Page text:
June 14, 2010

Egypt: Anatomy of a cancellation

Well, the Egypt trip is off. While my ankle sprain and foot fractures might heal enough to allow slight weight-bearing by the time of our intended departure, the trip is long and rugged, and I doubt I could fully participate. Arduous walking, self-portering of packs, sleeping on trains, boats, lean-tos and mud huts just don't seem doable to me right now.

I made the decision to cancel when I visualized the climb of 7,000-foot Mount Sinai to see the sun set, then the descent in darkness. Even if the foot were up to it, I couldn't shake the image of me respraining the compromised ankle at about 5,000 feet above the Sinai desert. That would be mighty inconvenient, not only for me, but for Dana and the other 10 folks booked on this trip.

Egypt's been there for millenia; it'll be there when I'm fully healed.

Which puts me in the position of having to cancel the trip -- land and air portions for two travelers -- and recouping the thousands of dollars I've doled out.

I have three parties to deal with: Intrepid Travel, the company supplying the land tour; Egypt Air, via Orbitz, through which I purchased the air tickets; Nationwide, my travel insurance company. Here's how it's working out so far.

This will be a bit long: getting one's money back requires some time and planning, and to keep some of you from getting burned in the future, I'd like to share what I've learned and/or confirmed in the last few days about protecting yourself should you have to walk away (in my case, hobble away) from an expensive trip.

First, Intrepid Travel has been excellent to deal with. I've had multiple email communications with a few staffers at the Boulder, Colorado office in the past few months, and when it came to canceling, there was no hassle and no push-back. We had one day of electronic back-and-forth because of a miscommunication about whether I was canceling just my trip, or Dana's as well (yes to that), but the correct refund amount was processed swiftly thereafter.

The correct refund amount was 50% of what I'd paid Intrepid, as I canceled 31 days prior to departure. Had I canceled less than 30 days prior to departure, I would have received no refund from Intrepid. This is spelled out in the booking terms. When booking a tour, always read the fine print and make sure you understand the cancellation terms. The fact that anything can happen and that it can happen both more and less than 30 days before your dream vacation led me to buy a travel insurance policy that covers cancellation so I'd get back anything I didn't get back from Intrepid. More on that in a minute.

Next, the plane tickets. First, I always buy refundable tickets. They usually cost a bit more -- in this case the refundable roundtrip from New York to Cairo was about 30 bucks more per ticket than the non-refundable version -- but a non-refundable ticket seems to me like a sword of Damocles waiting to drop and slice through your bank account. Sure, many non-refundable tickets let you use the value of the ticket for another flight, usually within a year, but betting that both Dana and I (the tickets are almost always non-transferable) would be able to sync our schedules and go to Egypt within a defined 12-month period with the clock already ticking was a wager I wasn't willing to take.

Like tour company cancellation terms, always check the fare rules of your air tickets to see what's allowed and at what price should you need to change or cancel your ticket. For me, refundable is the only way to go, especially if the ticket is expensive and/or is for passage on an unusual carrier to an unusual destination and not easily reused should your plans change.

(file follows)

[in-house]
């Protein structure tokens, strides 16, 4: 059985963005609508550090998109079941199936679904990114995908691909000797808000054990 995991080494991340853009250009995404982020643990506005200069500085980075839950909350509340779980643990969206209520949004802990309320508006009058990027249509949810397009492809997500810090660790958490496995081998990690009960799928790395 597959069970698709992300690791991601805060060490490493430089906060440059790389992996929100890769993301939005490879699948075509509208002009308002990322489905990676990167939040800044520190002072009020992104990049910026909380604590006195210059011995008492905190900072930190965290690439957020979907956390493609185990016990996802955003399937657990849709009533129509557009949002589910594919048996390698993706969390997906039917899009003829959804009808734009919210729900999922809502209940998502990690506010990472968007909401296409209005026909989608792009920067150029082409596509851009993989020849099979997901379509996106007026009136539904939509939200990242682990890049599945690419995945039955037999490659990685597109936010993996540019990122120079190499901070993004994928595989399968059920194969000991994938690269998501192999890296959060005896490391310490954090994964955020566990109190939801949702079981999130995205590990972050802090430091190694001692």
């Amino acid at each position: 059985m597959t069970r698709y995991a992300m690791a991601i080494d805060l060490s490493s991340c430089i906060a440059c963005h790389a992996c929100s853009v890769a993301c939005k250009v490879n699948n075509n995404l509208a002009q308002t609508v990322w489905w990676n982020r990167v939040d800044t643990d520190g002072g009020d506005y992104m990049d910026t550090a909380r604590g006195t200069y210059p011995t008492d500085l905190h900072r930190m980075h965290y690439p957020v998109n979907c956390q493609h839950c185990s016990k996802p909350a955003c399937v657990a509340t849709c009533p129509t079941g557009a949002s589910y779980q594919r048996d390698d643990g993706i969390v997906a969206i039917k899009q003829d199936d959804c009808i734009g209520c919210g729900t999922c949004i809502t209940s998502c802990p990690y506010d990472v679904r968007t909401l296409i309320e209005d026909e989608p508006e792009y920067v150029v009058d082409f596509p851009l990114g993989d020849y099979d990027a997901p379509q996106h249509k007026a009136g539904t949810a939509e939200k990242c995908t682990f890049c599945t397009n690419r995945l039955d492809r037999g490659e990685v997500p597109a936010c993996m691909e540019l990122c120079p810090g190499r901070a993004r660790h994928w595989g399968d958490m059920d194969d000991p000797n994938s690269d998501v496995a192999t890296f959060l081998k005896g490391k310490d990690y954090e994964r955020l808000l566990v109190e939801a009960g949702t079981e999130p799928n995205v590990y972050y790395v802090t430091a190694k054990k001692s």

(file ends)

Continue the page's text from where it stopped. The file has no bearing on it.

I bought the tickets through Orbitz, which allows online cancellation with a few clicks -- but not of refundable tickets. To cancel those you have to make a toll-free phone call. I chatted first with customer service rep Yvette. I had the fare rules screen for my tickets in front of me as we talked. She confirmed that my tickets were refundable, with just a $100.00 per ticket cancellation fee and said she'd send me an email confirming my refund.

The email quoted a refund amount that was short by $1600.00. The email was, of course, from a "do not reply" e-mailbox. Just the thought of dialing again and speaking to someone who would surely not be Yvette to re-explain myself and plow through the errors in Yvette's work exhausted me, so I turned to the "Live Chat" customer service option on the Orbitz website and found myself typing with Sophia.

It took a while -- I drank multiple cups of coffee, read the mail and folded the laundry while Sophia investigated my case -- but eventually Sophia typed me the happy news that I was right, Yvette was wrong, and the full price of the two tickets less the $100.00 cancellation fee per ticket would be refunded to my credit card. I asked for an email confirming the amount, which I received within five minutes. I'm happy with Orbitz. (But Yvette needs retraining, or a math skills refresher course.)

So, I have my 50% from Intrepid and everything except 200 bucks from Egypt Air.

To get the other 50% and the 200 bucks, I now have to turn to the trip cancellation coverage I bought from Nationwide, through the online agent, InsureMyTrip.com.

According to my policy details, as long as I provide medical documentation and a letter from my physician stating that it is medically "inadvisable" for me to take my trip, Nationwide should reimburse me the missing money, down to the penny.

I'm preparing my claim package, complete with x-rays and a "she can't go" letter on my orthodpedist's letterhead. I hope this goes smoothly, and I'll let you know, one way or the other.

Read cancellation terms; buy refundable tickets; get cancellation insurance.

Then, have a nice trip.